Facial Recognition System Detects Pain
Pediatrics study suggests a high-tech solution to an age-old medical problem.
It's a dilemma that's plagued doctors for centuries: When it comes to pain management, there are no reliable objective measures to determine how much a patient is actually hurting.
Doctors typically rely on self-reporting, in which patients are asked to rate their pain on a scale of zero to ten.
That can be helpful, as far as it goes, but what about cases in which you're dealing with children or others who can't always communicate their pain level effectively?
Researchers at the UC San Diego School of Medicine are hoping that facial recognition and artificial intelligence systems might help solve the problem.
In a study published this week in the journal Pediatrics, the researchers suggest that the technology can indeed help with accurate pain level assessment.
The research team used specially designed software to analyze the facial expressions of 50 kids, ages 5 to 18 years old, recovering from laparoscopic appendectomies. The video analysis data was then combined with clinical input by caregivers to determine pain level scores for each patient.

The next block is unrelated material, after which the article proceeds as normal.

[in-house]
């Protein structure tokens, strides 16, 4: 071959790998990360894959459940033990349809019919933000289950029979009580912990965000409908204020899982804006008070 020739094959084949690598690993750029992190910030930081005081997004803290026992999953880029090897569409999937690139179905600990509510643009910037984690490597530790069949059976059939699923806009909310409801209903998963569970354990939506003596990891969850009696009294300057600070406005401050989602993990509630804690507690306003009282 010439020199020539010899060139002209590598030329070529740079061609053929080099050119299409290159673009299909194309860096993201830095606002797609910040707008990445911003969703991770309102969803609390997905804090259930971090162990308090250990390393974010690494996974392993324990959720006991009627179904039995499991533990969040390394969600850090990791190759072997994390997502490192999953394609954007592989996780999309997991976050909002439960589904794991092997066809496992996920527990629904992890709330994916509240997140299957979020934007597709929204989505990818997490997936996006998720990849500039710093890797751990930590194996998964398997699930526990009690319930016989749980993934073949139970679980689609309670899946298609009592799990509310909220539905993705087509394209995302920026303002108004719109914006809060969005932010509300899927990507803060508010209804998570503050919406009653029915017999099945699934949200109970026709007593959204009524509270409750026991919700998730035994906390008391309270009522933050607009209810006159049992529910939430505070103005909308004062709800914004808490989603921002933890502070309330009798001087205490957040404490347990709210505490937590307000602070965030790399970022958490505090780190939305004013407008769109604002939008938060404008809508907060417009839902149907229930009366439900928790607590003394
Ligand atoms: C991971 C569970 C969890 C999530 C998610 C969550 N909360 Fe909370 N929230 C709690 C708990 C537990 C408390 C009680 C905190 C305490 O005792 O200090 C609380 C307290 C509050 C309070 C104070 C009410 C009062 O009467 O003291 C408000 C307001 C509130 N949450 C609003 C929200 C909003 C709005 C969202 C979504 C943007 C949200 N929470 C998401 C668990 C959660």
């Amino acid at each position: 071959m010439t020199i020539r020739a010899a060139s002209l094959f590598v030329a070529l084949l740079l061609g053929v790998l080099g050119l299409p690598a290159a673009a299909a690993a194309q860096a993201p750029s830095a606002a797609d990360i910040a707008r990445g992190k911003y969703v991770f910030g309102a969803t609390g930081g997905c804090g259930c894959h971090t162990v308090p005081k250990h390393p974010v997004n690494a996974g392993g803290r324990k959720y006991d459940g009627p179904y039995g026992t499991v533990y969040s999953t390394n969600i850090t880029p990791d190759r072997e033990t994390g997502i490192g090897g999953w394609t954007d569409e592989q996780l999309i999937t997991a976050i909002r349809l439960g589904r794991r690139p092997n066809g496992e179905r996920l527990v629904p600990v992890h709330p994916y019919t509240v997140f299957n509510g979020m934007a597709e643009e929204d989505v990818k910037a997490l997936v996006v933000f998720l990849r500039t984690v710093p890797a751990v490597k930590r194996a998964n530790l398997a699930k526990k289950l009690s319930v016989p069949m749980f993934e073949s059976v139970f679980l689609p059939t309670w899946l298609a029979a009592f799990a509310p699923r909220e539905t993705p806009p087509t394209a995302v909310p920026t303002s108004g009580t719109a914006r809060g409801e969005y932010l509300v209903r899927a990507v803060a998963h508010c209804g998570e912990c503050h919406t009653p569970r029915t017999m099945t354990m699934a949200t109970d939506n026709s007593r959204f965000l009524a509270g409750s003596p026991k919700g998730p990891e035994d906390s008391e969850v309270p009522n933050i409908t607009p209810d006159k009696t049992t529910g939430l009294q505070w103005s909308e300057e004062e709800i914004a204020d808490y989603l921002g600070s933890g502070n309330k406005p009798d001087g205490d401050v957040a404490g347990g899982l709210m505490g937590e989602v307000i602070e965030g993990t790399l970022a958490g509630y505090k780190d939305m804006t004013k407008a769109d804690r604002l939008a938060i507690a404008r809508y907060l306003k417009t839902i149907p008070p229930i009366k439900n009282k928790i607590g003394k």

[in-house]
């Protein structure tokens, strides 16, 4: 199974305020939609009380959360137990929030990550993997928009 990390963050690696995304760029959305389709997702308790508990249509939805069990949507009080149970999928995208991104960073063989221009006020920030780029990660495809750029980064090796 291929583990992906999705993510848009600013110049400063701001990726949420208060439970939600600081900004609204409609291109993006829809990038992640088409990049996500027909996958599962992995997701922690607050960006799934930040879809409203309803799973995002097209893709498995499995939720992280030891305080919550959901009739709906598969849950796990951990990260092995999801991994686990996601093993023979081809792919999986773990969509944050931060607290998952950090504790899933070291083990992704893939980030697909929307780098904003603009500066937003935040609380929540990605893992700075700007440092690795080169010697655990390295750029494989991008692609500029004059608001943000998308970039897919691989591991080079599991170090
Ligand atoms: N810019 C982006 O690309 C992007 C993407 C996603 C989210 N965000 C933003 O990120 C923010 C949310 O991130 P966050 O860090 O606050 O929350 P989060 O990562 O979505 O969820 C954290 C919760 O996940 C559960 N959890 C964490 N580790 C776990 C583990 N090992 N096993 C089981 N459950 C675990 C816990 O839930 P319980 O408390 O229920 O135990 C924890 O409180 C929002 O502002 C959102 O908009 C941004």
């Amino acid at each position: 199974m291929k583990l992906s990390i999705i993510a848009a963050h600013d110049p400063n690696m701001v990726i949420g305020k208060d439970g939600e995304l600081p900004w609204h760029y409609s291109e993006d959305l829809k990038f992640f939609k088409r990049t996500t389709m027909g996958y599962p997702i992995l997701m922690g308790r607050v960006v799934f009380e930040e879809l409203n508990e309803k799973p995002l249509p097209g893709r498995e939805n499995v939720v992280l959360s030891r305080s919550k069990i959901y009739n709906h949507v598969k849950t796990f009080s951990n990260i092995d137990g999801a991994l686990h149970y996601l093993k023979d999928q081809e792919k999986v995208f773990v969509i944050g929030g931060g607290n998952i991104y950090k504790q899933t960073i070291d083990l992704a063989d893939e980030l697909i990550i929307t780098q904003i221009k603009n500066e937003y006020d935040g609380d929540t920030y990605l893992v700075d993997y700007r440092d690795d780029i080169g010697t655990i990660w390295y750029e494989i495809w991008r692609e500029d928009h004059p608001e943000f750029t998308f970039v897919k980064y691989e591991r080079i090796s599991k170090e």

The system was shown to deliver "good-to-excellent" accuracy in assessing pain conditions, relative to existing protocols.
"Current pain assessment methods in youth are suboptimal and vulnerable to bias and underrecognition of clinical pain," the researchers write in the study's introduction. "Facial expressions are a sensitive, specific biomarker of the presence and severity of pain, and computer vision (CV) and machine-learning (ML) techniques enable reliable, valid measurement of pain-related facial expressions from video."
The computer vision techniques used in the study are based on the Facial Action Coding System (FACS), which measures facial expressions using 46 anatomically based component movements.
The system also potentially solves another problem with pain assessment protocols. Nurses might only check on a pediatric patient every few hours, whereas a facial recognition system could provide constant monitoring. And in cases when pain comes in pulses or waves, the system can determine intervals and provide data for better administration of pain relief solutions.
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